The autumn winds and the rain are here, the leaves are coming down fast and furious. We are just left with a few remnant, fading flowers and seed heads, storing the future.
Joining in this week’s one a week challenge – shadow
This week’s one a week challenge is “orderly“. I am not an orderly person so finding an orderly photo wasn’t that easy. But lupins are probably one of the most orderly flowers in my garden, particularly before the flowers open fully. And they are also loved by bees.
Summer days on the beach seem a long and distant memory now, as the haws ripen and the rain falls. As a family, beach days are one of our favourite types of days. Even a winter walk on the beach can be exhilarating. I am not sure what the magic is. It has something to do with the space and freedom – there are few boundaries. The smell, that ozone filling your nostrils. The feel of the sand on your bare feet. And of course the water, even if it is just a paddle that numbs your toes.
So for this week’s One A Week Photo challenge, a gallery of beach photos to help me remember some of those great days.
A gallery of sharp thistles for this week’s – one a week photo challenge. While thistles can be invasive and are seen very much as “weeds”, they are a great source of pollen and nectar for late summer pollinators.
We are definitely having an early autumn this year. Leaves are already beginning to turn and blackberries are ripening. While the summer seems warmer than last year, these last few weeks have been showery with very few dry or really warm days. In the garden, we’re enjoying the first plums and apples but like last year the pears have a very bad case of scab and are splitting and seem inedible. Not sure if this has been exasperated by the damp and often humid weather.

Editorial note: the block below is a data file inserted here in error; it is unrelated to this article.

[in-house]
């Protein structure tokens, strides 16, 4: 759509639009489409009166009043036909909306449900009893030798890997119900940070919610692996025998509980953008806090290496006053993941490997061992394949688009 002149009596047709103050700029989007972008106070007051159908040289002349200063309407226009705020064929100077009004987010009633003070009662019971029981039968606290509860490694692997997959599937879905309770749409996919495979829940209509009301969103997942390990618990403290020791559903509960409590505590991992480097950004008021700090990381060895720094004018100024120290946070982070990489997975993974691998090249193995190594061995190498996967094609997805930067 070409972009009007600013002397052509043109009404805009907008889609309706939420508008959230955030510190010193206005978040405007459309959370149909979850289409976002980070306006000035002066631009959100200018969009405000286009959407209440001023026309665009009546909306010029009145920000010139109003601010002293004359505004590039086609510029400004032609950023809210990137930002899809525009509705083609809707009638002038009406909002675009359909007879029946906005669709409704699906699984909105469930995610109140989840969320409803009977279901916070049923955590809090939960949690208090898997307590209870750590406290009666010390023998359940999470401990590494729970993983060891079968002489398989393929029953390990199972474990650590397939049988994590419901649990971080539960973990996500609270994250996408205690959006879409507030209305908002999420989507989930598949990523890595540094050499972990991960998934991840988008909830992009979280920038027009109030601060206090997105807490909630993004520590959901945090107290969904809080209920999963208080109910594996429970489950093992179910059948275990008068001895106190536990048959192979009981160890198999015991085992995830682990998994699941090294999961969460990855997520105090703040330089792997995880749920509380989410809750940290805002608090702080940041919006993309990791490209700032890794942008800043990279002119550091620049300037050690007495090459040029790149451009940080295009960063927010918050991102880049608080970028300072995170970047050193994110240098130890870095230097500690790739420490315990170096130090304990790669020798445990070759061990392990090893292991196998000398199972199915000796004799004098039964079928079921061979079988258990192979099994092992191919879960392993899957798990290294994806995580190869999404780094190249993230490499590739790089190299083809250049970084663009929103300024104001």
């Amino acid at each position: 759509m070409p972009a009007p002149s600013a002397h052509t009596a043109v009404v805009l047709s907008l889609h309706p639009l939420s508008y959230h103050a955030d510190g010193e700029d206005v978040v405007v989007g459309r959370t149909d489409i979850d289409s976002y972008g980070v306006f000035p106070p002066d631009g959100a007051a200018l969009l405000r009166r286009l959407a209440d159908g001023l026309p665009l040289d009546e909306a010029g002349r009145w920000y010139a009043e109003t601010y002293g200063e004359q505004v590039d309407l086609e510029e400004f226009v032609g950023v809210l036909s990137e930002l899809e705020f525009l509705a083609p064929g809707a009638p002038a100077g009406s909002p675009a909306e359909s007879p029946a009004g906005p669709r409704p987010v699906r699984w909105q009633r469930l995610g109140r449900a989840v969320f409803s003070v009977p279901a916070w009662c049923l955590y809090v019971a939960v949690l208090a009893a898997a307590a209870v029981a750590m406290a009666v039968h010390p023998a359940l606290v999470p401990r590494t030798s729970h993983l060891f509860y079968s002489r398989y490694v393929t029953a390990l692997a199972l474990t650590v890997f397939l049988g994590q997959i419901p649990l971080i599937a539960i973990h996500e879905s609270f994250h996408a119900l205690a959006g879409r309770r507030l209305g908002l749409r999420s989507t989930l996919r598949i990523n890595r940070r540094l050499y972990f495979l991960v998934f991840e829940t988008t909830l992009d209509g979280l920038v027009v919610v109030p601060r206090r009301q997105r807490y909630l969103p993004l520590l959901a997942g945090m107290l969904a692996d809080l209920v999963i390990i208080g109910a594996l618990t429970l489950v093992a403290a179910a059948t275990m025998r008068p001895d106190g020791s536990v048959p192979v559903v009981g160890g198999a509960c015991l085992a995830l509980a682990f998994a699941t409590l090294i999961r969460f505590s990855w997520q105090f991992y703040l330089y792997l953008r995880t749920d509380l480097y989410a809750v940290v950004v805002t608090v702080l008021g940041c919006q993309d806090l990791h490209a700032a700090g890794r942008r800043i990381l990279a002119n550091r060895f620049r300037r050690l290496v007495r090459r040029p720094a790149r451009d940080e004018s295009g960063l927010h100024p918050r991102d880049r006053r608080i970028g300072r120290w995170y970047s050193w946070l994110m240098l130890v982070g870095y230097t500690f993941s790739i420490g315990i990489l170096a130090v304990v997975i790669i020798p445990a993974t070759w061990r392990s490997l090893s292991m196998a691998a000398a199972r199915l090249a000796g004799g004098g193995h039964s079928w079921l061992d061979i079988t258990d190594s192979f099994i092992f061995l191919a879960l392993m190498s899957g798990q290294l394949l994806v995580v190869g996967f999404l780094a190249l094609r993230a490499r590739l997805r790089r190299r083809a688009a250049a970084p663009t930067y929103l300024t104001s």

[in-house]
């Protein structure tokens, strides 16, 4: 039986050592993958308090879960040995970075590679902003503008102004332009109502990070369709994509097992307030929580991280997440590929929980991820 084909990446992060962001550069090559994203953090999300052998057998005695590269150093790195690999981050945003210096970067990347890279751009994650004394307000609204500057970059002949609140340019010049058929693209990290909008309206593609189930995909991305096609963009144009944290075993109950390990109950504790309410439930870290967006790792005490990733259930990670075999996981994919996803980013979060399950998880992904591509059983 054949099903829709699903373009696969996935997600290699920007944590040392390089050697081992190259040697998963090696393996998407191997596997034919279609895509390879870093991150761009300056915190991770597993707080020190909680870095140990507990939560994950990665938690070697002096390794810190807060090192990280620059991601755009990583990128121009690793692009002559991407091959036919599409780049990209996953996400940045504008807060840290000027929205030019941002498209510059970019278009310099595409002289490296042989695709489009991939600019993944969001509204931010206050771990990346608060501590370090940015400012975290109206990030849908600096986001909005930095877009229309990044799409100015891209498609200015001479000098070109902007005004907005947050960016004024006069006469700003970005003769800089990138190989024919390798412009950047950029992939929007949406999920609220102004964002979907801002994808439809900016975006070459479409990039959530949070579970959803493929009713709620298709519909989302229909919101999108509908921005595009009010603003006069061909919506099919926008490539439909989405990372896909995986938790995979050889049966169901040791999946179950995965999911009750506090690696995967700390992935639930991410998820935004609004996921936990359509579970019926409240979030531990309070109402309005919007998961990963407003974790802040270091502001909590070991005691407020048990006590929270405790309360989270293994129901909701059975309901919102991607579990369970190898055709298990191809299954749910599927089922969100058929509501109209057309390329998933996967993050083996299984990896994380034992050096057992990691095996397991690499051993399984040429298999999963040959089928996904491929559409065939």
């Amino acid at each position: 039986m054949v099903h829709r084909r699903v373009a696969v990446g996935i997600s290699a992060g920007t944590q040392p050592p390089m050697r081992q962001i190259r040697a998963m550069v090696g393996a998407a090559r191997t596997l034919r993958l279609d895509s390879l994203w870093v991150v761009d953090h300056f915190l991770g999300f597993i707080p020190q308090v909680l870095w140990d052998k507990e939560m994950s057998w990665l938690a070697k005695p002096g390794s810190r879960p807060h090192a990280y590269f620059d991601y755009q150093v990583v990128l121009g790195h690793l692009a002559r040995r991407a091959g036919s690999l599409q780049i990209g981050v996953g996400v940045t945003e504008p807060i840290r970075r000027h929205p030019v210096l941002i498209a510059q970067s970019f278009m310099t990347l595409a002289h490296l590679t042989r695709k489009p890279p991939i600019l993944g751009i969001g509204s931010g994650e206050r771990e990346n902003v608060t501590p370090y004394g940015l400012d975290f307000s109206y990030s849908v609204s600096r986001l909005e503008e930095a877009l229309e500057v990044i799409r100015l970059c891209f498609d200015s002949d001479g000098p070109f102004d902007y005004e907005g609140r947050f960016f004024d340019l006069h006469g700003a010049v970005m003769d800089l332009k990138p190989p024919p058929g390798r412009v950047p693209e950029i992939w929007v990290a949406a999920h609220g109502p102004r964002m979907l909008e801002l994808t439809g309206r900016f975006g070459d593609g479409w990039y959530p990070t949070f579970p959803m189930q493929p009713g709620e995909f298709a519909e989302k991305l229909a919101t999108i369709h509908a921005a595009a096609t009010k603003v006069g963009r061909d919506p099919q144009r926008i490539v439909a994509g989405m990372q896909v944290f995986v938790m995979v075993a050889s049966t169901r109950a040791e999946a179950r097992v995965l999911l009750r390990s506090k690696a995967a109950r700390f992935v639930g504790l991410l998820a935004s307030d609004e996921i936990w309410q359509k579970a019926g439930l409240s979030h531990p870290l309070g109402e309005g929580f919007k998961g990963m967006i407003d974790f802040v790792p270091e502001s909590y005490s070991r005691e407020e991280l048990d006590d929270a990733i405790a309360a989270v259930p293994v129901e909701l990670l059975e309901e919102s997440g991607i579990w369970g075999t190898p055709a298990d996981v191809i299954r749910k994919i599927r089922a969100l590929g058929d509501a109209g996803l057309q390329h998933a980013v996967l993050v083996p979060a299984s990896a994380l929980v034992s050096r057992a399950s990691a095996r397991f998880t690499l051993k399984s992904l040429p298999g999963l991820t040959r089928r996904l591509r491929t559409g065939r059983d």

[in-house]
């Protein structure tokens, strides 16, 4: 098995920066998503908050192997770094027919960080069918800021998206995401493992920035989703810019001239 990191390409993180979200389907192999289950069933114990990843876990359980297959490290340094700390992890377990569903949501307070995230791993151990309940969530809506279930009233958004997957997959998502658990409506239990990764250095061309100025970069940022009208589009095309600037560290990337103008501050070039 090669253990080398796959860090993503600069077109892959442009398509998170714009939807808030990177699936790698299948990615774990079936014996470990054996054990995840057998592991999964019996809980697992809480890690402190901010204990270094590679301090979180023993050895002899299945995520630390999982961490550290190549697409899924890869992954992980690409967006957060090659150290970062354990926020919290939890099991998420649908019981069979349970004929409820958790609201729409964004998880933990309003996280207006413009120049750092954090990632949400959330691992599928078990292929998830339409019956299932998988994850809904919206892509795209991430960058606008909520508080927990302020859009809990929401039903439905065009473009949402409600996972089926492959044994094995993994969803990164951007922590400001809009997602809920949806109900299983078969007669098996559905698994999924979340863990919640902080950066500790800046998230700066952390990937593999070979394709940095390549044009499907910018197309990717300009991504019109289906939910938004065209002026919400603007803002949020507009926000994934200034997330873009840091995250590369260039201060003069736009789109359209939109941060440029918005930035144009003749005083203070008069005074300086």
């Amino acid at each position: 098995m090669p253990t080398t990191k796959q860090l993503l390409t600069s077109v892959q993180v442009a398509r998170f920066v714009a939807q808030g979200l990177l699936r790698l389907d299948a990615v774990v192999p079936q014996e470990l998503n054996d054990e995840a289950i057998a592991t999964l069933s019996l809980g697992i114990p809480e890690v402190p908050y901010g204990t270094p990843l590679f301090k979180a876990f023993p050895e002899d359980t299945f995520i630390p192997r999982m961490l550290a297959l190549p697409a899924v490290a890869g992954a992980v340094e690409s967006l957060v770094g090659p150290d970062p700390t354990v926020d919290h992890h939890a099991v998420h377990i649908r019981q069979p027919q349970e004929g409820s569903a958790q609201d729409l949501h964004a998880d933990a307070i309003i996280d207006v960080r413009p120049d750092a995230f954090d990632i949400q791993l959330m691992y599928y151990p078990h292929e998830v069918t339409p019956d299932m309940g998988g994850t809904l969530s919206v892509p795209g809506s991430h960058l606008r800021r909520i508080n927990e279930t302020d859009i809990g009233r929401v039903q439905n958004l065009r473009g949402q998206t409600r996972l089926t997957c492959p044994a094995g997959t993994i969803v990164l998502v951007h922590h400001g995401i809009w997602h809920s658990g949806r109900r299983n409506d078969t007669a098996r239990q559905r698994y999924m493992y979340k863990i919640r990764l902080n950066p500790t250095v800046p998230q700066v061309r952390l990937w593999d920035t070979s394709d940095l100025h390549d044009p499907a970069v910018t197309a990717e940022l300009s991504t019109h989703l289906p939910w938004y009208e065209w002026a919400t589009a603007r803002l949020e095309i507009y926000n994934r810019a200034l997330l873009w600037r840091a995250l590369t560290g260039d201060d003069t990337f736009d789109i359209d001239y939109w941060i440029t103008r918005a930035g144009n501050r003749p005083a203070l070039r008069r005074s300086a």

The weather has definitely brought on the potato blight, which we get each year. But this year the potatoes did go in on time and those we have harvested are a good size. Cabbages too are appreciating the plentiful rain and where not ravaged by slugs, snails and caterpillars are getting big.
Runner beans have done much better than last year too. Not sure if it is because I got them in early and they had a couple of warm, dry weeks in May to get well established.
Interestingly the courgettes outside are doing better than the one in the polytunnel or greenhouse. The older plants have established much better.
Carrots again failed to germinated well and / or were eaten by slugs! The same with beetroot, which last year I grew in modules before planting out. I must remember this for next year! Squash, are small and will probably not come to much. I feel that each year you need to grow a variety of vegetables and then hopefully something will do well!
So is growing your own vegetables and fruit a sign of “thrift” – defined by the Oxford dictionary as “the quality of using money and other resources carefully and not wastefully”?